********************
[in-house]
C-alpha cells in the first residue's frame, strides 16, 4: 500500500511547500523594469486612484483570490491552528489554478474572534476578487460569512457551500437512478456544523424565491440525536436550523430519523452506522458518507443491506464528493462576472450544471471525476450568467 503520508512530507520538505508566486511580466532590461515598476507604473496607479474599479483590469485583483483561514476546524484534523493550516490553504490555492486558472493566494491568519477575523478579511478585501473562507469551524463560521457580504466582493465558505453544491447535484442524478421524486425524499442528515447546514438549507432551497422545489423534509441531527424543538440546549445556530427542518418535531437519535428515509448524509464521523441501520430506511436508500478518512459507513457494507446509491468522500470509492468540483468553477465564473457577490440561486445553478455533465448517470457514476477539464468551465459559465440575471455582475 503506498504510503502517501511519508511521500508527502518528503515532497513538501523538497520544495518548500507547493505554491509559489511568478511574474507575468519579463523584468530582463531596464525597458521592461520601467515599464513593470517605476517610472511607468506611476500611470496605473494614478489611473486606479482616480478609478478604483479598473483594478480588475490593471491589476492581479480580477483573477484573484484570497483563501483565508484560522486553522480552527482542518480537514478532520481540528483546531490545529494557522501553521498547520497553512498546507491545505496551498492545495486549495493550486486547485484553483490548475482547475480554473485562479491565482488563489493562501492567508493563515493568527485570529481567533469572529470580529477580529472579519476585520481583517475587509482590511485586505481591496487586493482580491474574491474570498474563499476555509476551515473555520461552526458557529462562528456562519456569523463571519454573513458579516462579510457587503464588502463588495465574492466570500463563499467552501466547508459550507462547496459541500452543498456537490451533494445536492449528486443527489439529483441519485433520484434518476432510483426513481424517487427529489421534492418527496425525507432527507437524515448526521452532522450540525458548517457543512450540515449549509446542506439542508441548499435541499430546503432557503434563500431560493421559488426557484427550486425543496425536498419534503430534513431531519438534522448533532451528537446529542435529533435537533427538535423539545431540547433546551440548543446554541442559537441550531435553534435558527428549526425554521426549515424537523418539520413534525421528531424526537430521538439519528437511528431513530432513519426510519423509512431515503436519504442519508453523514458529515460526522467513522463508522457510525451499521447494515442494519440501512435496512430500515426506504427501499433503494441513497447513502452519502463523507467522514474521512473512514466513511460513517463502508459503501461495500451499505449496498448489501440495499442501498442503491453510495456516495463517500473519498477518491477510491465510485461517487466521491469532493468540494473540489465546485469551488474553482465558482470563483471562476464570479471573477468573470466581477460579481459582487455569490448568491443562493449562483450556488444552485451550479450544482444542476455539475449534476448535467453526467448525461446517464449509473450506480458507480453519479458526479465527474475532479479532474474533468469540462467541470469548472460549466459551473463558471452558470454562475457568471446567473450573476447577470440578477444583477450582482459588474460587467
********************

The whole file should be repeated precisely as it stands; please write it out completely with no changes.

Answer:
[in-house]
C-alpha cells in the first residue's frame, strides 16, 4: 500500500511547500523594469486612484483570490491552528489554478474572534476578487460569512457551500437512478456544523424565491440525536436550523430519523452506522458518507443491506464528493462576472450544471471525476450568467 503520508512530507520538505508566486511580466532590461515598476507604473496607479474599479483590469485583483483561514476546524484534523493550516490553504490555492486558472493566494491568519477575523478579511478585501473562507469551524463560521457580504466582493465558505453544491447535484442524478421524486425524499442528515447546514438549507432551497422545489423534509441531527424543538440546549445556530427542518418535531437519535428515509448524509464521523441501520430506511436508500478518512459507513457494507446509491468522500470509492468540483468553477465564473457577490440561486445553478455533465448517470457514476477539464468551465459559465440575471455582475 503506498504510503502517501511519508511521500508527502518528503515532497513538501523538497520544495518548500507547493505554491509559489511568478511574474507575468519579463523584468530582463531596464525597458521592461520601467515599464513593470517605476517610472511607468506611476500611470496605473494614478489611473486606479482616480478609478478604483479598473483594478480588475490593471491589476492581479480580477483573477484573484484570497483563501483565508484560522486553522480552527482542518480537514478532520481540528483546531490545529494557522501553521498547520497553512498546507491545505496551498492545495486549495493550486486547485484553483490548475482547475480554473485562479491565482488563489493562501492567508493563515493568527485570529481567533469572529470580529477580529472579519476585520481583517475587509482590511485586505481591496487586493482580491474574491474570498474563499476555509476551515473555520461552526458557529462562528456562519456569523463571519454573513458579516462579510457587503464588502463588495465574492466570500463563499467552501466547508459550507462547496459541500452543498456537490451533494445536492449528486443527489439529483441519485433520484434518476432510483426513481424517487427529489421534492418527496425525507432527507437524515448526521452532522450540525458548517457543512450540515449549509446542506439542508441548499435541499430546503432557503434563500431560493421559488426557484427550486425543496425536498419534503430534513431531519438534522448533532451528537446529542435529533435537533427538535423539545431540547433546551440548543446554541442559537441550531435553534435558527428549526425554521426549515424537523418539520413534525421528531424526537430521538439519528437511528431513530432513519426510519423509512431515503436519504442519508453523514458529515460526522467513522463508522457510525451499521447494515442494519440501512435496512430500515426506504427501499433503494441513497447513502452519502463523507467522514474521512473512514466513511460513517463502508459503501461495500451499505449496498448489501440495499442501498442503491453510495456516495463517500473519498477518491477510491465510485461517487466521491469532493468540494473540489465546485469551488474553482465558482470563483471562476464570479471573477468573470466581477460579481459582487455569490448568491443562493449562483450556488444552485451550479450544482444542476455539475449534476448535467453526467448525461446517464449509473450506480458507480453519479458526479465527474475532479479532474474533468469540462467541470469548472460549466459551473463558471452558470454562475457568471446567473450573476447577470440578477444583477450582482459588474460587467